a writing update

In the time since I last posted, some things have happened.

  1. I completed all four drafts of my first novel. I wrote it, rewrote it, edited it close in (grammar and syntax), then a final edit to fix all the inconsistencies and awkward parts and weak dialogue and dangling bits. That fourth one was a pain in the ass, let me tell you. But it helped a lot. For a first attempt, I feel that I didn’t do too badly, process-wise. Currently the final draft is out with my beta readers. Once I get their input, I’ll adjust things that need to be adjusted (like the first chapter, which has changed quite a bit with each edit, ugh first chapters are so hard) and then pass it on to the AMAZING person who has volunteered to copy edit it. After that, it’s rejection time! I’ve already started working on a query letter. It’s 15% exciting and 85% terrifying.
  2. I started a different writing project with my dear friends Jan and Steph. It’s called Widdershire and it’s an online repository of short writings. We’re having fun and if you didn’t already know about it, you should check it out.
  3. This past week I started my second novel. I am planning a trilogy, in fact, so book 2 is now underway. I have a general outline, which is a better place to start than a terrible twelve-year-old draft. I have new characters and a new setting. My plan is for the first book to be a somewhat upside down Chosen One story, the second to be an urban fantasy with a bit more edge to it, and the third to be postapocalyptic. I’m quite pleased with the ideas.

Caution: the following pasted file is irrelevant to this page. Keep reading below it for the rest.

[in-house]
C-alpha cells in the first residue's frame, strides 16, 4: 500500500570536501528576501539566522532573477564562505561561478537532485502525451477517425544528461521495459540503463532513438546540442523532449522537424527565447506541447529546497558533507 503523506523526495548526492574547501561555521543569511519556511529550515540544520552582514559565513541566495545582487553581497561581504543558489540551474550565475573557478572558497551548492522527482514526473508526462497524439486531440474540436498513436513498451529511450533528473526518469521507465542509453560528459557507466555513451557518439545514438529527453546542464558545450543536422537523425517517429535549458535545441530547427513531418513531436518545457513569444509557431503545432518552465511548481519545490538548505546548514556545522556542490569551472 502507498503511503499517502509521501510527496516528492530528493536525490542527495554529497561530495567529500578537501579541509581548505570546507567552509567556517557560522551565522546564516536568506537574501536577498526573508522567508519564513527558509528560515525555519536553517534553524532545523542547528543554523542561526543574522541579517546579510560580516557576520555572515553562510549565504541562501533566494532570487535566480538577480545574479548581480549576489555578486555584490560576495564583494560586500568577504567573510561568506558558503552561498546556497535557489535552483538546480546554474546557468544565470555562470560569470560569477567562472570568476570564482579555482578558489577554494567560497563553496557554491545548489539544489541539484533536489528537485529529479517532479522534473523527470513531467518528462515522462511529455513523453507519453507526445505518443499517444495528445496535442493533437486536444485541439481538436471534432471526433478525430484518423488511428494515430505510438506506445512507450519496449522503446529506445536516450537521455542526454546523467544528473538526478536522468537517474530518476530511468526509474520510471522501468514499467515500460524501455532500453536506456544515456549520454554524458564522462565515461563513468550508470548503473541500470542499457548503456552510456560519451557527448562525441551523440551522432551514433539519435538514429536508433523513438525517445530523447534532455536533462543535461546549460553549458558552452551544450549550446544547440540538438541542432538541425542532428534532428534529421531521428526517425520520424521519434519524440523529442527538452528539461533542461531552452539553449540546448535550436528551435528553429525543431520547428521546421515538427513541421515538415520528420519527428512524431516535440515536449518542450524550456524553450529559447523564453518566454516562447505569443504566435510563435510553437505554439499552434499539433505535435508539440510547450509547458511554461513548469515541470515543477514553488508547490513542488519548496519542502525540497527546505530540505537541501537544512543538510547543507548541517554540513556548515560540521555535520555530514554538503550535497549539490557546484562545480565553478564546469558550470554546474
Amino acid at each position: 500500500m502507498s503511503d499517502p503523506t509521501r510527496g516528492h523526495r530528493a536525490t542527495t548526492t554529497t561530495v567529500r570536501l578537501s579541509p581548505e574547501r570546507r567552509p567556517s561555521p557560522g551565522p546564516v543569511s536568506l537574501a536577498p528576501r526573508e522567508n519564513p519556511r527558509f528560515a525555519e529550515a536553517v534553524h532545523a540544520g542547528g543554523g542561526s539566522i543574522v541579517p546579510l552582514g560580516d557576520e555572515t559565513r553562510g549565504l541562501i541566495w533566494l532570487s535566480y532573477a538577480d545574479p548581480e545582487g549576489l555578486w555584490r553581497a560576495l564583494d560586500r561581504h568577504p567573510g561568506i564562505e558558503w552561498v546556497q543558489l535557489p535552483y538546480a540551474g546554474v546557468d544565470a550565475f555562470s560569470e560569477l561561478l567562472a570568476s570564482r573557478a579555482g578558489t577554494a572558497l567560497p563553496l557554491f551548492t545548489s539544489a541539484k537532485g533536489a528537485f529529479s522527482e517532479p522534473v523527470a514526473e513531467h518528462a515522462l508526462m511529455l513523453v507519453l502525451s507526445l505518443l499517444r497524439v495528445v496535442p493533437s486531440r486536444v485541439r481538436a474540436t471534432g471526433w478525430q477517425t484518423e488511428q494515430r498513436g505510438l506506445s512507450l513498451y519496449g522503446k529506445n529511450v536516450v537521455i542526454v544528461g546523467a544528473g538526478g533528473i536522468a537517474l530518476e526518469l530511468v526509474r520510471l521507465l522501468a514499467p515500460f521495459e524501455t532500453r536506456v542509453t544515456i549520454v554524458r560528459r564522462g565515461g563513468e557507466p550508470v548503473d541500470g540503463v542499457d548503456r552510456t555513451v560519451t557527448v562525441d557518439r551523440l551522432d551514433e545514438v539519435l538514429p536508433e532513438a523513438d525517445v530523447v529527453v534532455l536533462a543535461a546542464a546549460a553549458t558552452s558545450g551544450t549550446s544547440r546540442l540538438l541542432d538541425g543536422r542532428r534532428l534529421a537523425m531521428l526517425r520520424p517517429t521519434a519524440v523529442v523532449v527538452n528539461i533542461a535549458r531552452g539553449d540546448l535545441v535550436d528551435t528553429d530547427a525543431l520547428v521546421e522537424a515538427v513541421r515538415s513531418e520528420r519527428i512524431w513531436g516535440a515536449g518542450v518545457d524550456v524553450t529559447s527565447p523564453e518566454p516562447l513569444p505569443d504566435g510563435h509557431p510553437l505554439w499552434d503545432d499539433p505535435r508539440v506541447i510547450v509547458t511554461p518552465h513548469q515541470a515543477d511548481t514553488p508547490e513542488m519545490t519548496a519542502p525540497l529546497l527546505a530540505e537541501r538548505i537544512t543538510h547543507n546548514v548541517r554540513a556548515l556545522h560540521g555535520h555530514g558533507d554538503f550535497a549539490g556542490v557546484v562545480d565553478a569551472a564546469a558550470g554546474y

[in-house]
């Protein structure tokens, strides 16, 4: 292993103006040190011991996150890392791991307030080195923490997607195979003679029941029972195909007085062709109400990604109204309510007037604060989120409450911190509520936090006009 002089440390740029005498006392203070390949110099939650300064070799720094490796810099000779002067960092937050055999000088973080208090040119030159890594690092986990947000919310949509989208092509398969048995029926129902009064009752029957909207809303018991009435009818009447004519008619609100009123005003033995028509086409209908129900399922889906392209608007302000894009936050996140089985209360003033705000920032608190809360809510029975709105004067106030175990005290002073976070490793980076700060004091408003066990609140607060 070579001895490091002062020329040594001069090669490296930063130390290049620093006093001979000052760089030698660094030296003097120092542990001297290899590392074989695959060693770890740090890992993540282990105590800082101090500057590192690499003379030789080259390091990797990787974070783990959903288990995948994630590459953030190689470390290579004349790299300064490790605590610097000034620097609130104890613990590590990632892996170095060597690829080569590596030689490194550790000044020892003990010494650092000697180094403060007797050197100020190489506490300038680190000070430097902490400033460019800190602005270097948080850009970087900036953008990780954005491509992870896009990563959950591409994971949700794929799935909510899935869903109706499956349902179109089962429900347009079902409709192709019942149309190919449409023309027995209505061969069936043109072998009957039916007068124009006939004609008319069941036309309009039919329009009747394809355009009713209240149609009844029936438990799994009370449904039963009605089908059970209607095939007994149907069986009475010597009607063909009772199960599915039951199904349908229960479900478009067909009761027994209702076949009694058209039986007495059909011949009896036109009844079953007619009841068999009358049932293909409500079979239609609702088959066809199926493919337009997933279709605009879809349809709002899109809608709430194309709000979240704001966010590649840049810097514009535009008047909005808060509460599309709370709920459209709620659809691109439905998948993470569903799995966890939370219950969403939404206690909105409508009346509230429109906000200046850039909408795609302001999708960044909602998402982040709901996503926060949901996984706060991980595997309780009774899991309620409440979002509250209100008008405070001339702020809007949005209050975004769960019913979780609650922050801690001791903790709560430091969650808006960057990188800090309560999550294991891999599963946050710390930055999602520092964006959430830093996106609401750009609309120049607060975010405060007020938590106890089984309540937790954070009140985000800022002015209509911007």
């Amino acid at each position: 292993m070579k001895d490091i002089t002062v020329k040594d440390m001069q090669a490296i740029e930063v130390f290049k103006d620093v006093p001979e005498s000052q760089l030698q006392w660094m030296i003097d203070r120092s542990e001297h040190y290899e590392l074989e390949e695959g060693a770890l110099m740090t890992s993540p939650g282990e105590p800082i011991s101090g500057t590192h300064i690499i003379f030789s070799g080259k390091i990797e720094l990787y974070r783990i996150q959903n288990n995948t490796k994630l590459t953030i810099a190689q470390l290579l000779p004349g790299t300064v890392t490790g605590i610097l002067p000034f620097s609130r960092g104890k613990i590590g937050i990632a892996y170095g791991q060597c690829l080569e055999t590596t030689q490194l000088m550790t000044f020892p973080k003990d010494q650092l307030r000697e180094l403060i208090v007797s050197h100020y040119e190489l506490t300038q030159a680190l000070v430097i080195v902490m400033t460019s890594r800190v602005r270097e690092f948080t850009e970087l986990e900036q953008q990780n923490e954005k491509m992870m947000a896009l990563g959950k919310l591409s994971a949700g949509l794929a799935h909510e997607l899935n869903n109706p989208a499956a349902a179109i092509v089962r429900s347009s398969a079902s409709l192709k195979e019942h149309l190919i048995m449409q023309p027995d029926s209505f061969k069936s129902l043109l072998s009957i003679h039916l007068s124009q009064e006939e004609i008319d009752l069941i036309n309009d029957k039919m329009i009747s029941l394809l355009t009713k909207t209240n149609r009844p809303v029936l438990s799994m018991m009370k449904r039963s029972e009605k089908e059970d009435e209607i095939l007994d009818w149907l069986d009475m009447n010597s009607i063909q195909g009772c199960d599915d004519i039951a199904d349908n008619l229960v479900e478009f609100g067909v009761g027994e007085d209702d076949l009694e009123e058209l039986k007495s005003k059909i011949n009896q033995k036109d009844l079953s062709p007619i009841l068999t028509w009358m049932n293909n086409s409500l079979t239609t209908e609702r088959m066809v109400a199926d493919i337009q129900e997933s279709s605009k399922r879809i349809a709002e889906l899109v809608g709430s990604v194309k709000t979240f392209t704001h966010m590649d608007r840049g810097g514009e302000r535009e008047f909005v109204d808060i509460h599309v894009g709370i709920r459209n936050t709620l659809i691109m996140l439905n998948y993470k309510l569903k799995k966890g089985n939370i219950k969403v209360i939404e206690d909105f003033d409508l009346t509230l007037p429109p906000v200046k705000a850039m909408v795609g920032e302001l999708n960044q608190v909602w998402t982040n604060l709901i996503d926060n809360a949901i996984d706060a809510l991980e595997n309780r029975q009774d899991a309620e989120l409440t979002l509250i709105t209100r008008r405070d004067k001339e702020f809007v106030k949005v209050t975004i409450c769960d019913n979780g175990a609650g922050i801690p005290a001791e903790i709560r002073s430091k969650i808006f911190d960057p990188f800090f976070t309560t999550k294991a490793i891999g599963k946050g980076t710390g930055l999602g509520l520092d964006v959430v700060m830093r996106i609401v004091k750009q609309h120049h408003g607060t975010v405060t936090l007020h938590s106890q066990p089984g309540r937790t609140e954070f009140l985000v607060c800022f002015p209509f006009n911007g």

4. I have finally found (well, actually Sam found) a babysitter so I have more writing and sanity time. There is no relief like the relief of a burnt out mom getting a break at last.
  5. I’ve been reading so much. Maybe I’ll do a roundup.
  6. I’ve been knitting a lot too, but with less to show for it. Everything I do seems to be fingering weight. It takes 5ever. I will never finish anything.
  7. Starbucks is definitely benefitting from my writing. What is it about coffee shops that makes it so much easier to concentrate? Unless, of course, a creepy-ass dude sits down beside you and stares at you for a couple of hours until you leave. That was so weird.
  8. The spring has been quite nice but the bugs and humidity and heat have started and I am coming to terms with the fact that I’m a weather princess, so I’ll go outside again in the fall. It’s easier to write indoors anyway.

phase 2 complete

(I’m referring to my novel.)

A month ago I finished the first draft, then left my computer at home while we went on our summer vacation to my sister’s wedding and my parent’s house over the course of two weeks. The idea was that I could take a break from thinking about it so that when I came back to edit it, the text would felt sort of fresh.

Mostly I was just freaked right out.

It’s one thing to write a bunch of words on a topic, and yes, I realize that sort of sounds like a humblebrag, but for me it was only moderately difficult to write 78 000 words about a girl who gets sucked into a fantasy world and cannot even deal. Trying to pound those words into something I am willing to flog to any agent or publisher I can find, with the intention that the notoriously rude general public can and should read them, is something else entirely.